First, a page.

Choosing an open source license can be challenging, but it is important to make some statement about your software's free (or non-free) status. Without a license, the implication is that others are not free to use your code.
- CC0 is an international-friendly public domain declaration (thus more world-friendly than just the US-centric "public domain", MIT, BSD)
- The IndieWeb.org wiki both requires all contributions to be CC0, and provides the wiki under CC0.
- Mozilla recommends using CC0 for standards specifications.
- Tantek Çelik uses CC0 for open source projects and specifications.
- Q: Aren't CC licenses intended for prose rather than code?
- User:snarfed.org releases many of his projects (e.g., Bridgy) with the simple statement "This project is placed in the public domain."
- KevinMarks_: CC0 is PD with better internationalization
- Unlicense: simple text discliaming any copyright, and explicitlly allowing use for any purpose. More explicit and professional-sounding than the WTFPL.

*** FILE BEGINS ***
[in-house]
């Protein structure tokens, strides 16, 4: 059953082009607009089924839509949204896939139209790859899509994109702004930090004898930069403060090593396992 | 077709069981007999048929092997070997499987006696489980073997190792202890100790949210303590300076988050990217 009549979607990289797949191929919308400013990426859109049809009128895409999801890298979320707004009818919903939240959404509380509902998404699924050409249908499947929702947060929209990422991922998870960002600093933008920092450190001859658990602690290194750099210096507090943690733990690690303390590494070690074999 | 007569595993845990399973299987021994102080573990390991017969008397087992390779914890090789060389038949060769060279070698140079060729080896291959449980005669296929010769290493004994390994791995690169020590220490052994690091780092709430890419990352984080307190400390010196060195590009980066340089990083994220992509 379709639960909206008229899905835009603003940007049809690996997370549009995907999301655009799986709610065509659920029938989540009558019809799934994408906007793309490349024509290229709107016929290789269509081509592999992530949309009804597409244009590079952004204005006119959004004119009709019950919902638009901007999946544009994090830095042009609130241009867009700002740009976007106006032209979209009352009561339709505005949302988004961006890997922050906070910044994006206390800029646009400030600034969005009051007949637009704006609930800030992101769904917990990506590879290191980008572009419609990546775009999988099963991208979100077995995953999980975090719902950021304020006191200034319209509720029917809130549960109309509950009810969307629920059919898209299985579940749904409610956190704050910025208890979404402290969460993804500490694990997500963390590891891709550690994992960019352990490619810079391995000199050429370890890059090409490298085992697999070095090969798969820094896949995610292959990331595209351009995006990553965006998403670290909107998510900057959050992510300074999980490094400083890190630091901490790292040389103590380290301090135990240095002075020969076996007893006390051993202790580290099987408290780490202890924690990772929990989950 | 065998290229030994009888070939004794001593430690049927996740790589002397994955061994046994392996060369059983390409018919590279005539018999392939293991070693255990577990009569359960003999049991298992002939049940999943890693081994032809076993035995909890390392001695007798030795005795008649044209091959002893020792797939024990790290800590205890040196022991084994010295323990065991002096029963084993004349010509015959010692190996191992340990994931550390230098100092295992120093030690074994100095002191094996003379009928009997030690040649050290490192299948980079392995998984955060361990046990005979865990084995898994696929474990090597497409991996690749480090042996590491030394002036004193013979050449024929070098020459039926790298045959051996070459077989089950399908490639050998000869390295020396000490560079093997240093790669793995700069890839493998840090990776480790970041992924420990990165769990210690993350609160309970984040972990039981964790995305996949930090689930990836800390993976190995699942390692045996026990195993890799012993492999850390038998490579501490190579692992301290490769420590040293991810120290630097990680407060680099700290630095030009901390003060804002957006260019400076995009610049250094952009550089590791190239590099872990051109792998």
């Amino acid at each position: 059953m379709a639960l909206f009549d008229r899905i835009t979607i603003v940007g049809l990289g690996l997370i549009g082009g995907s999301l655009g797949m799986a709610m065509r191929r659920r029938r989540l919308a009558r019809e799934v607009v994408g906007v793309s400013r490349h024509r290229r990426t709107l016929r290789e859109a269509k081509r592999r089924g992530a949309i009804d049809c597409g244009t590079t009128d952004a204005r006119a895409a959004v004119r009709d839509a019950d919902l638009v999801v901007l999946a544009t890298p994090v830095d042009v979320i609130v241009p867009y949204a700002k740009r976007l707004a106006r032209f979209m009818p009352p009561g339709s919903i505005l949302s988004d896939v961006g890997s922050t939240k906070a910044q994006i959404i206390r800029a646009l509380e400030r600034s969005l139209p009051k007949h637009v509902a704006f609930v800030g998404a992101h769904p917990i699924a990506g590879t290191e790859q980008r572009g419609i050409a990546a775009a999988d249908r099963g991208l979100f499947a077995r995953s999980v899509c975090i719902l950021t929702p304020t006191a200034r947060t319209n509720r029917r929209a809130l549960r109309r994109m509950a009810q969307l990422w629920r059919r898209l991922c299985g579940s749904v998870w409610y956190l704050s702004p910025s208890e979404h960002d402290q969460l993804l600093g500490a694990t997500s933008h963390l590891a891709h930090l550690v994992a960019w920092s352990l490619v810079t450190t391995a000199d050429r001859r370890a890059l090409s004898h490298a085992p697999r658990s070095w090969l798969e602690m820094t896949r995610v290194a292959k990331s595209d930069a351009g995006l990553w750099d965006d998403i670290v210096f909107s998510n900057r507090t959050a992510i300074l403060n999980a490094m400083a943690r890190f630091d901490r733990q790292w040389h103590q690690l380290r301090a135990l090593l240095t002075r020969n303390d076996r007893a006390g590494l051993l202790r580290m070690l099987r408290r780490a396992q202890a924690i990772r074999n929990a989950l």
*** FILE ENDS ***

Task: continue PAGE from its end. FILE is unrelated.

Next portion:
Permissive licenses generally require attribution and that the original license text be included in redistributions, but do not require that derivative works remain open source.
This category seems to be by far the most popular among IndieWebCamp participants
- Apache License v2
- MIT License
- Mozilla Public License
(10:58:48 PM) bear: i've used in the past: MIT, BSD 2-clause, MPL and plain ol' public domain
(10:59:25 PM) bear: MPL and Apache2 if I know it will be used commercially
Copyleft licenses require that derivative works remain open source, and often require they retain same license. For that reason, some critics consider these licenses "viral".
- GPL: probably the best-known copyleft license. Linked software must remain GPL, and libraries used by GPL software must be licensed with GPL or GPL-compatible licenses.
- Creative Commons Share-Alike licenses